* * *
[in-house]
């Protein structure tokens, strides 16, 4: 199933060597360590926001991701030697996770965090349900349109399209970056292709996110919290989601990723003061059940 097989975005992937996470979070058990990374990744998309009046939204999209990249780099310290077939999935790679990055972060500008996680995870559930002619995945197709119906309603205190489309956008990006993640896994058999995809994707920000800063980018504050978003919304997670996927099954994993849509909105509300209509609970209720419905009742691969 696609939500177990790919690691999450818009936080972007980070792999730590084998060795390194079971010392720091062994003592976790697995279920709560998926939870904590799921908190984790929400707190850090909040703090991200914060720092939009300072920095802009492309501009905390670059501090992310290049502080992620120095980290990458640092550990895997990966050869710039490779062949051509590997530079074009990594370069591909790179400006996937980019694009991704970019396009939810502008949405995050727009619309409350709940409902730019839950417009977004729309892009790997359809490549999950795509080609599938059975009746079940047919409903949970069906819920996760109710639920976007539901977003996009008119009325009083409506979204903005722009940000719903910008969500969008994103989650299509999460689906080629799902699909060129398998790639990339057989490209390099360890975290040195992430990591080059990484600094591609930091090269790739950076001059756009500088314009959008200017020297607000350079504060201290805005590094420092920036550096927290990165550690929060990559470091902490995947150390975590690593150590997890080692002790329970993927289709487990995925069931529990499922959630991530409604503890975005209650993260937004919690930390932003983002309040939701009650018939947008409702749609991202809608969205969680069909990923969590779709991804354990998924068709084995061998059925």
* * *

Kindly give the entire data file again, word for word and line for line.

[in-house]
């Protein structure tokens, strides 16, 4: 199933060597360590926001991701030697996770965090349900349109399209970056292709996110919290989601990723003061059940 097989975005992937996470979070058990990374990744998309009046939204999209990249780099310290077939999935790679990055972060500008996680995870559930002619995945197709119906309603205190489309956008990006993640896994058999995809994707920000800063980018504050978003919304997670996927099954994993849509909105509300209509609970209720419905009742691969 696609939500177990790919690691999450818009936080972007980070792999730590084998060795390194079971010392720091062994003592976790697995279920709560998926939870904590799921908190984790929400707190850090909040703090991200914060720092939009300072920095802009492309501009905390670059501090992310290049502080992620120095980290990458640092550990895997990966050869710039490779062949051509590997530079074009990594370069591909790179400006996937980019694009991704970019396009939810502008949405995050727009619309409350709940409902730019839950417009977004729309892009790997359809490549999950795509080609599938059975009746079940047919409903949970069906819920996760109710639920976007539901977003996009008119009325009083409506979204903005722009940000719903910008969500969008994103989650299509999460689906080629799902699909060129398998790639990339057989490209390099360890975290040195992430990591080059990484600094591609930091090269790739950076001059756009500088314009959008200017020297607000350079504060201290805005590094420092920036550096927290990165550690929060990559470091902490995947150390975590690593150590997890080692002790329970993927289709487990995925069931529990499922959630991530409604503890975005209650993260937004919690930390932003983002309040939701009650018939947008409702749609991202809608969205969680069909990923969590779709991804354990998924068709084995061998059925």